Prepare Thyself: Week Nine
Okay, it’s the halfway point of the season, so I am definitely taking a break from the standard Prepare Thyself. Instead, I offer you the three biggest in-season fantasy football myths. Usually we talk about draft myths or off-season myths. So, really, this is a totally interesting and enlightening piece of work. In fact, it’s not even work. It’s art. If I knew HTML beyond the basics, I’d put a nifty frame around this whole shebang. Ahem.
Myth No. 1
I’m 0-8, 1-7, or 2-6 so my season is over. – This is really the biggest travesty in fantasy football. Yes, every year, some teams struggle. They get behind because of poor play, injuries, or just plain ol’ bad luck. But instead of puling out all the stops, some owners throw in the towel. My best argument against this comes with a story. Stop rolling your eyes, faithful readers! My stories are entertaining and pertinent!
Anyway, back in 2005, I drafted a shoddy team in my expert league. I had pretty good quarterback depth, with Kurt Warner serving as my backup. Other than that, I had nothing. Come Week Five, I was 1-4. I decided to go for a complete overhaul. I traded away Brett Favre for Larry Fitzgerald because the Fitz owner had great wide out depth, but no quarterback to speak of. I picked up some guy named Samkon Gado from waivers because there was a wisp of a hope he could start for the Packers.
I lost the following week because Fitz was on bye and I didn’t even have enough wide receivers to start anyone. But after that, things started to turn around. I finished the year on a 5-2 run to wind up at 6-7 and just a game out of a playoff spot. I’ve won fantasy titles. I’ve set scoring records. But that was my proudest moment as a fantasy owner. And, as karma would have it, I went ahead and dominated the league the following season behind LaDainian Tomlinson and Frank Gore.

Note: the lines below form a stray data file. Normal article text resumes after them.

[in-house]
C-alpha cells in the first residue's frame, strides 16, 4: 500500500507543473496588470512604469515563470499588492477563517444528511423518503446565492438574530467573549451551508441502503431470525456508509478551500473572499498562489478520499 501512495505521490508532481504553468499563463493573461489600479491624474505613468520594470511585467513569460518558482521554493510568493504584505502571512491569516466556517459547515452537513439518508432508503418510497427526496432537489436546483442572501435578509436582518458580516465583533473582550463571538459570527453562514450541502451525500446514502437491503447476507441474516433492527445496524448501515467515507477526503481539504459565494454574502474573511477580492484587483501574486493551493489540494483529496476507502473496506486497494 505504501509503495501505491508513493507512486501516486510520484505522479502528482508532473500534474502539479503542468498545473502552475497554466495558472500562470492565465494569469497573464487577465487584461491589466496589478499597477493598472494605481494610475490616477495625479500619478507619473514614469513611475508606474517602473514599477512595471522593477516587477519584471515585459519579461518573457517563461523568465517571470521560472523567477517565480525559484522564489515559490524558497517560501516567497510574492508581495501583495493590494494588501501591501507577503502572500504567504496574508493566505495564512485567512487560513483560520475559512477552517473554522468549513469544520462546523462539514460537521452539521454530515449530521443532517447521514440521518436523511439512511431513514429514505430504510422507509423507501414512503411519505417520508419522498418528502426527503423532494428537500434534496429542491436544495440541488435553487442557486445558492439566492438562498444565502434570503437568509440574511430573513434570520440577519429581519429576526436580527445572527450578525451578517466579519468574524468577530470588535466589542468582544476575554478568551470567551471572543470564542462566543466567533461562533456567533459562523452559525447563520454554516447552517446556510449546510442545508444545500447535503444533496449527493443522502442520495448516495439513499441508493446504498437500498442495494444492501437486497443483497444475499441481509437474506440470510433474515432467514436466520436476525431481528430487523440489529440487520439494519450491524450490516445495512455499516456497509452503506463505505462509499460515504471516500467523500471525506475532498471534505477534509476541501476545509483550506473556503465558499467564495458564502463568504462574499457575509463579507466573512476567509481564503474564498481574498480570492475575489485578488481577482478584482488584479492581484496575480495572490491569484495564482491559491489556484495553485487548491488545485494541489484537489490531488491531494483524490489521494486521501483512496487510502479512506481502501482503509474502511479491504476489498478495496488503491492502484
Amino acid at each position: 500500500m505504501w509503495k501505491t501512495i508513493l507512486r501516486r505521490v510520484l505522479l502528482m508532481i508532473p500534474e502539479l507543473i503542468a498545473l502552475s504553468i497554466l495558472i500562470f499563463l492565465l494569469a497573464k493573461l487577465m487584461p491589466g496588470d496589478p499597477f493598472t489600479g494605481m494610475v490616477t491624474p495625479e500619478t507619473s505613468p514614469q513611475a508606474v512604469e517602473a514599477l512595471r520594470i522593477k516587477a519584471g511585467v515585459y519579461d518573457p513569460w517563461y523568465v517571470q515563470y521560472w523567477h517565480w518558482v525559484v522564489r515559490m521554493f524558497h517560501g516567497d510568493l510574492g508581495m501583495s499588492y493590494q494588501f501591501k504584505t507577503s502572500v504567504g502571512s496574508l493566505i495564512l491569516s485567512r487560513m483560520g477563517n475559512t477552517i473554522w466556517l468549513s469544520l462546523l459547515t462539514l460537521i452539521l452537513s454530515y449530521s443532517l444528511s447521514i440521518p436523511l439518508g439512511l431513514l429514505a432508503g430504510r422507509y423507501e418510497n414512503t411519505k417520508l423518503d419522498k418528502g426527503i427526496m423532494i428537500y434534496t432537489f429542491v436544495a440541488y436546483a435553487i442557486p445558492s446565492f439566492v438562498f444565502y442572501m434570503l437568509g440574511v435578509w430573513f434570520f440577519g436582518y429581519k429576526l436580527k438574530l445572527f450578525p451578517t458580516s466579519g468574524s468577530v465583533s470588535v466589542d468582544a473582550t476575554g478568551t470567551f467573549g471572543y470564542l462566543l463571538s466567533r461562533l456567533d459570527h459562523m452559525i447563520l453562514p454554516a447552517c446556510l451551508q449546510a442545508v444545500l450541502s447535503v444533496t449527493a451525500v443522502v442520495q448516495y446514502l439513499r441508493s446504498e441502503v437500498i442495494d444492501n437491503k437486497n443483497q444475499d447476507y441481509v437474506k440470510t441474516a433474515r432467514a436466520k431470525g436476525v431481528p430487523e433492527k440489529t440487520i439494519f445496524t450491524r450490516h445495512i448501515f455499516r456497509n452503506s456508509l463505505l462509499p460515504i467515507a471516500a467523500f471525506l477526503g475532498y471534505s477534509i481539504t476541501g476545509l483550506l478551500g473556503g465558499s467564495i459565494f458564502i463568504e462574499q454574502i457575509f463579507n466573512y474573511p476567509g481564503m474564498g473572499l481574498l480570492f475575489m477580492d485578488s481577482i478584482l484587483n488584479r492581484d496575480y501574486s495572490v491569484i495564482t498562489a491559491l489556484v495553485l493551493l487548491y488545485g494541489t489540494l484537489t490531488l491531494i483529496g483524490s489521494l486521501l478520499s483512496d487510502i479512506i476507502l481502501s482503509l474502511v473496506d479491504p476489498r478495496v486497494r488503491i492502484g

But, the moral of the story: Never give up! Even if your only role is to be a spoiler, well, go for the gusto! Make some risky moves. I command it.
Myth No. 2
Only do a trade if it clearly benefits me and doesn’t help anyone else. – There’s absolutely nothing wrong with trying to get the best possible trade to help your squad. If it ain’t collusion and you pull it off, more power to you. If, however, you play in a league with competent opponents, that opportunity may not present itself all the time. Instead, you might have to (gasp!) part with value to get better value.
For example, let’s say you have Drew Brees and Aaron Rodgers, but you need to upgrade your running back slot. Trading Rodgers for, say, Thomas Jones or Maurice Jones-Drew might seem weak. But depending on your need, it might be worth it. At the end of the day, you want to put out the best team possible, regardless of what it does for your opponents, (The only time this may not be entirely true is if your have the best team in the league and then it might make sense to take more care to not let others catch up to you).
Myth No. 3
The best team wins the title – Frankly, I’ve found that the best team often doesn’t win the title. In fact, I would say at least half of the time, a weaker team goes on a nice run and gets some lucky post-season wins. Hey, it happens. If you put your team into the playoffs, that’s the best you can do. Anything after that is gravy.
So good luck this week and remember to not be taken in by the holy trinity of fantasy football myths.